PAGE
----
If you’re going to be working in France, you should be familiar with the different types of work contracts as well as your rights and responsibilities as an employee before signing anything.

Breaking a work contract is a serious business in France, and employees as well as employers can be held liable for damages to the other if the law and proper procedures are not respected on all sides.

So before you start looking for a job, here are three things you should know about a CDI:

1) A CDI means you basically have a job forever.

CDI is the abbreviation for “Contrat à durée indéterminée,” meaning that once you’re hired, you have a job until you retire. In theory, at least.

As the default work contract in France (other than internship contracts, and CDD, or Contrat à durée déterminée), the CDI is a rather rigid structure that defines your job responsibilities and the situations in which you or your employer can end the contract.

While it’s true that you *can* get summarily fired from a CDI for gross incompetence or insubordination (faute grave de l’employé), in most cases, your employer has to buy out your contract in order to end it.

Some French employers systematically fire their workers once they reach their mid-fifties, accepting to pay the large fines rather than the larger costs of continuing the employee’s high salary and eventually, retirement.

2) A CDI can be as simple as a verbal agreement.

While most companies provide written work contracts to their employees, a CDI can result from a verbal agreement. Unless your contract specifies that you’re in a CDD (Contrat à durée déterminée) and gives proper justification for that type of contract, guess what? You have a CDI.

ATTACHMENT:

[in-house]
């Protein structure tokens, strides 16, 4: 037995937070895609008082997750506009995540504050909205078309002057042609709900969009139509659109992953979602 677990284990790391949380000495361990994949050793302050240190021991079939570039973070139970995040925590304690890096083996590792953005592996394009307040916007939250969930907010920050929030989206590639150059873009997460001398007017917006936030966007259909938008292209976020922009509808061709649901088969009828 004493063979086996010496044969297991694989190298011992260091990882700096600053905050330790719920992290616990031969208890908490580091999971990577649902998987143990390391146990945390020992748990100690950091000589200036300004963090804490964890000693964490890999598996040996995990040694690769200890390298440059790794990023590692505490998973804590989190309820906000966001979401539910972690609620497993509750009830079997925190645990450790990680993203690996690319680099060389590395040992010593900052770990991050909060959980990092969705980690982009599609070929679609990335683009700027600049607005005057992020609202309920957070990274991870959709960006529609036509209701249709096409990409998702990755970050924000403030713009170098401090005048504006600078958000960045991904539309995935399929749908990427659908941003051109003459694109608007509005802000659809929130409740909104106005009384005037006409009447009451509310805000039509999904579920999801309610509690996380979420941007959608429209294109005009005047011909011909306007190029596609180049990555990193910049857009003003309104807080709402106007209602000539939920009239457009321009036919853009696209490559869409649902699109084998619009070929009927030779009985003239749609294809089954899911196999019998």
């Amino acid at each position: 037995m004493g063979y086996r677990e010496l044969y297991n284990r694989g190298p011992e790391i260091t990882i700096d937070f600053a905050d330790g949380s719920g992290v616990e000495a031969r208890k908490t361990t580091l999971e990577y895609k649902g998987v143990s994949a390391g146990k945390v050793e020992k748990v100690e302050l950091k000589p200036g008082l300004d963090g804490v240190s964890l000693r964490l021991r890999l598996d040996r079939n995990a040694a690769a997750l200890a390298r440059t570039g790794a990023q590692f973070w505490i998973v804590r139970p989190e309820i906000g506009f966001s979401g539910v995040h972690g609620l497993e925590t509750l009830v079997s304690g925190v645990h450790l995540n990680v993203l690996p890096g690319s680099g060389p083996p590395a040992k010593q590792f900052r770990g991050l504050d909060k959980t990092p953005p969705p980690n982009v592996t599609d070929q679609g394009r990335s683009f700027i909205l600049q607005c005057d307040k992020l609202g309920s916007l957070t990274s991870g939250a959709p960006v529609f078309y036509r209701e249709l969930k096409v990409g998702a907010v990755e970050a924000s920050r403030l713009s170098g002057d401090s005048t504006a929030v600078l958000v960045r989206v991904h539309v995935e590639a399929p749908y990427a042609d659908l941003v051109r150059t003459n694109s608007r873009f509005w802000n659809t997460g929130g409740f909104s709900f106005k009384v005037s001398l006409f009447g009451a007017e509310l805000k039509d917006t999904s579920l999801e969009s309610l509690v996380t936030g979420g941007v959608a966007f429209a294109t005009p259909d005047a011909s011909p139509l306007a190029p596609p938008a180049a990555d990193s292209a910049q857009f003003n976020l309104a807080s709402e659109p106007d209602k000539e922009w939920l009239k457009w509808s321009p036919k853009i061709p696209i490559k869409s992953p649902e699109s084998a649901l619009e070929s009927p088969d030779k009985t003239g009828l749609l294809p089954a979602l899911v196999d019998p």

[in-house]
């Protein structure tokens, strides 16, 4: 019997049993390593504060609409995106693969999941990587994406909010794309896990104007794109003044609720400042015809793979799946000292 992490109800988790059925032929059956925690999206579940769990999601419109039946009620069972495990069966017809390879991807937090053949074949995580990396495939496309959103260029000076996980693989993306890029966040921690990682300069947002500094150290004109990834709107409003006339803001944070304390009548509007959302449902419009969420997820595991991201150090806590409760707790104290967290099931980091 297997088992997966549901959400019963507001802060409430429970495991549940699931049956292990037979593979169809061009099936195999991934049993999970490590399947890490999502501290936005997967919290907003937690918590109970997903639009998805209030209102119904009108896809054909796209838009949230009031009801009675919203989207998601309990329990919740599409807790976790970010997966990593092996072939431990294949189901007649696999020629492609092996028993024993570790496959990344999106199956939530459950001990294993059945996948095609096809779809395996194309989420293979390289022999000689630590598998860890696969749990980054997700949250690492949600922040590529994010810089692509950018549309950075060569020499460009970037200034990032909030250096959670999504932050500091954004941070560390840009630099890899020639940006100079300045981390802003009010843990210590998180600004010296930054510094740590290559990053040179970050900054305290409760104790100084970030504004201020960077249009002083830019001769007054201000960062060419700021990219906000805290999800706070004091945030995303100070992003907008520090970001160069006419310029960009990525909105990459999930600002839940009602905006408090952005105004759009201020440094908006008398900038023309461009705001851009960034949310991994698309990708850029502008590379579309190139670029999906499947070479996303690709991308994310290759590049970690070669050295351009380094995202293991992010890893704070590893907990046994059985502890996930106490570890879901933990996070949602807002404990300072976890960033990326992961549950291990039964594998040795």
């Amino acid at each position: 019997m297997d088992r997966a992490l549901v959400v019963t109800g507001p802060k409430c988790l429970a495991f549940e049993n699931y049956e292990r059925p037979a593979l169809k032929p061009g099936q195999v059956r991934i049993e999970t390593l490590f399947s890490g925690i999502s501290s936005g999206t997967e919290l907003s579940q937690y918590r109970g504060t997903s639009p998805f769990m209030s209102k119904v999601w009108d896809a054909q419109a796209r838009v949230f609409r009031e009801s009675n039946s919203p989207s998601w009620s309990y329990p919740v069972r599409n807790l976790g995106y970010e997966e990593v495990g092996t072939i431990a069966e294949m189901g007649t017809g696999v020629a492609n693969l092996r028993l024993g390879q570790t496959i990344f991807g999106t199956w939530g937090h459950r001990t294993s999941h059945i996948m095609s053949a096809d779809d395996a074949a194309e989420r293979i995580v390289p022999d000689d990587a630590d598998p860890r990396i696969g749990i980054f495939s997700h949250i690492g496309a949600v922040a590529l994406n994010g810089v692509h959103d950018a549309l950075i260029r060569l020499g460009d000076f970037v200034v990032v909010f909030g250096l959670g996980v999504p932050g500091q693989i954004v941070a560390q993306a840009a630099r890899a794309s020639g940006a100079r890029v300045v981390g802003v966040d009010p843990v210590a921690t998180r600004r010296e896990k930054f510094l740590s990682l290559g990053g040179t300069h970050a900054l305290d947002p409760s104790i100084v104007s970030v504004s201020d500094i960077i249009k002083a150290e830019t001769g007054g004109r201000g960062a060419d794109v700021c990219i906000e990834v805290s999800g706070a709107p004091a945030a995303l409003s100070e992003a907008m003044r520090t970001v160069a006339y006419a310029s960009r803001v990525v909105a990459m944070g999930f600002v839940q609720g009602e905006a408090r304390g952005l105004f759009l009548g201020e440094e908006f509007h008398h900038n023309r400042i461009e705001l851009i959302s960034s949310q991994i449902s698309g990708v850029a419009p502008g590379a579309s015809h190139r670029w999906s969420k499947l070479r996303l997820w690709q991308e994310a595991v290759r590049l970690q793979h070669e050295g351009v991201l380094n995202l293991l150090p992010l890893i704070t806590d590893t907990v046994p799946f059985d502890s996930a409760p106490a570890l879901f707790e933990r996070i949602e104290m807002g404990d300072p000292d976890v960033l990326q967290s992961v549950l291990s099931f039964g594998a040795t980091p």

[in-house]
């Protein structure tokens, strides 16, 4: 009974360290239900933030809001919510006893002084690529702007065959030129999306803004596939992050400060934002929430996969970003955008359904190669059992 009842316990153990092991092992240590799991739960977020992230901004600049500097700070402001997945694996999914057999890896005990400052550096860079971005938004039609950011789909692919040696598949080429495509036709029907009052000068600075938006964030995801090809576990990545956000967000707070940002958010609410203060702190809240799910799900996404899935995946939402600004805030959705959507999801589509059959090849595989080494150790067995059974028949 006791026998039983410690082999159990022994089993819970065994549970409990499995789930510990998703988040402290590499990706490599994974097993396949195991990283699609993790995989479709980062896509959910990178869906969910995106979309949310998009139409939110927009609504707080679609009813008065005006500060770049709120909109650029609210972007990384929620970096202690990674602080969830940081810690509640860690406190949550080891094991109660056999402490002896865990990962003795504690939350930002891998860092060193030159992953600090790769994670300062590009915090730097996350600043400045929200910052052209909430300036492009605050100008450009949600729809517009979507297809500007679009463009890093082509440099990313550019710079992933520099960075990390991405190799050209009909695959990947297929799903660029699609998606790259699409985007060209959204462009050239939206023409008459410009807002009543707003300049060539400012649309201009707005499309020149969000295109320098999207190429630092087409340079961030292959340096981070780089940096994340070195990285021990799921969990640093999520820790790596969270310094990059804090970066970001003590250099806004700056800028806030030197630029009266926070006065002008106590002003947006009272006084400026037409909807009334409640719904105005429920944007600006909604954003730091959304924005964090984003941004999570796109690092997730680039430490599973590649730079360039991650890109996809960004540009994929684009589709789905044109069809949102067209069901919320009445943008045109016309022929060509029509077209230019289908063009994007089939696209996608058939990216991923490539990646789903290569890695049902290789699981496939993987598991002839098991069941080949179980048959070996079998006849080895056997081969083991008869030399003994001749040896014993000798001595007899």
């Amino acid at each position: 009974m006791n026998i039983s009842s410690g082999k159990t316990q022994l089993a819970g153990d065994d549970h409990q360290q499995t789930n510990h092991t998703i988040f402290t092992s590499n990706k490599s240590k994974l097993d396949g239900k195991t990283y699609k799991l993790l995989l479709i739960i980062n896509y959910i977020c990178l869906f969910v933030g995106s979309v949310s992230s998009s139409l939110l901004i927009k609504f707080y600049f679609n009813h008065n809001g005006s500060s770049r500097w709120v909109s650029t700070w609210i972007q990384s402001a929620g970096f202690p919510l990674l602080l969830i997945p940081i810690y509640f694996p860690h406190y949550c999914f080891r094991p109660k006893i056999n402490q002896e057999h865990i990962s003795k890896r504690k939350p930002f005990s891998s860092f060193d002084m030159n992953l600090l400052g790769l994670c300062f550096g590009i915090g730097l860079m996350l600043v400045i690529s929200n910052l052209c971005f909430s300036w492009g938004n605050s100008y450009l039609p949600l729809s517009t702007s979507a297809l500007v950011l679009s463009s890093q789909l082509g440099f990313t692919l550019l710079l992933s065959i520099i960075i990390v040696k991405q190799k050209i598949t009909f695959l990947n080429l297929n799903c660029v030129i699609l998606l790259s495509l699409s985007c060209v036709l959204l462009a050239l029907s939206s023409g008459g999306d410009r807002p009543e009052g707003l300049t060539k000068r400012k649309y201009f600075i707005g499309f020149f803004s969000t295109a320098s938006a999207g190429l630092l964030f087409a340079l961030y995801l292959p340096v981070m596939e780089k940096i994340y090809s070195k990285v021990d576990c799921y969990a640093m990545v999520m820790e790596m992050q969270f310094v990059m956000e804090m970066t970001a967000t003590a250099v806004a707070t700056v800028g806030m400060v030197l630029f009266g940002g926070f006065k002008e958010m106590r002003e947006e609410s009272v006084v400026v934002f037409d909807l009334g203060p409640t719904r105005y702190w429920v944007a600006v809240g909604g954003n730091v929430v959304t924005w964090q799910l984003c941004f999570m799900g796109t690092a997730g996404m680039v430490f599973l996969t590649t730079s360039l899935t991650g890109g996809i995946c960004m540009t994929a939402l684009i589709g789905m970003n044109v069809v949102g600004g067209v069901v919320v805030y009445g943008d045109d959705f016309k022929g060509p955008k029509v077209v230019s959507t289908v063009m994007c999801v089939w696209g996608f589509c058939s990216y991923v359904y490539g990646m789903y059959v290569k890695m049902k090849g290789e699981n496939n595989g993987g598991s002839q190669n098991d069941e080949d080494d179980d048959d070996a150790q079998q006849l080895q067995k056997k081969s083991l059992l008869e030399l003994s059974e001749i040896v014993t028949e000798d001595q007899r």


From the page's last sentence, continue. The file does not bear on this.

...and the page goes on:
Payslips are also considered legally binding documents that prove you have a CDI if no other documentation is given.

Legally, your employer must provide you with a written summary of your job, and the company is required to provide a translation of this document into your native language. If the company gives you a contract in your native language, require a copy of the French version as well, in case you ever need it for legal purposes.

3) Your employer can require a trial period.

When you start a job, a “période d’essai,” or trial period, can be written into your contract. This can be a length of time from a few weeks to a few months during which you and your employer test each other out and decide whether the job is a good fit. At the end of the trial period, or at any time during it, either you can break off the contract with no consequences, as long as you respect the notice period specified in the contract. The standard is to give a day’s notice for every week you’ve been working, unless otherwise specified.

If your employer doesn’t specify a période d’essai in your contract, though, there isn’t one. Legally, your full contract is in effect from the moment you start working, with all of the normal “préavis” in effect.

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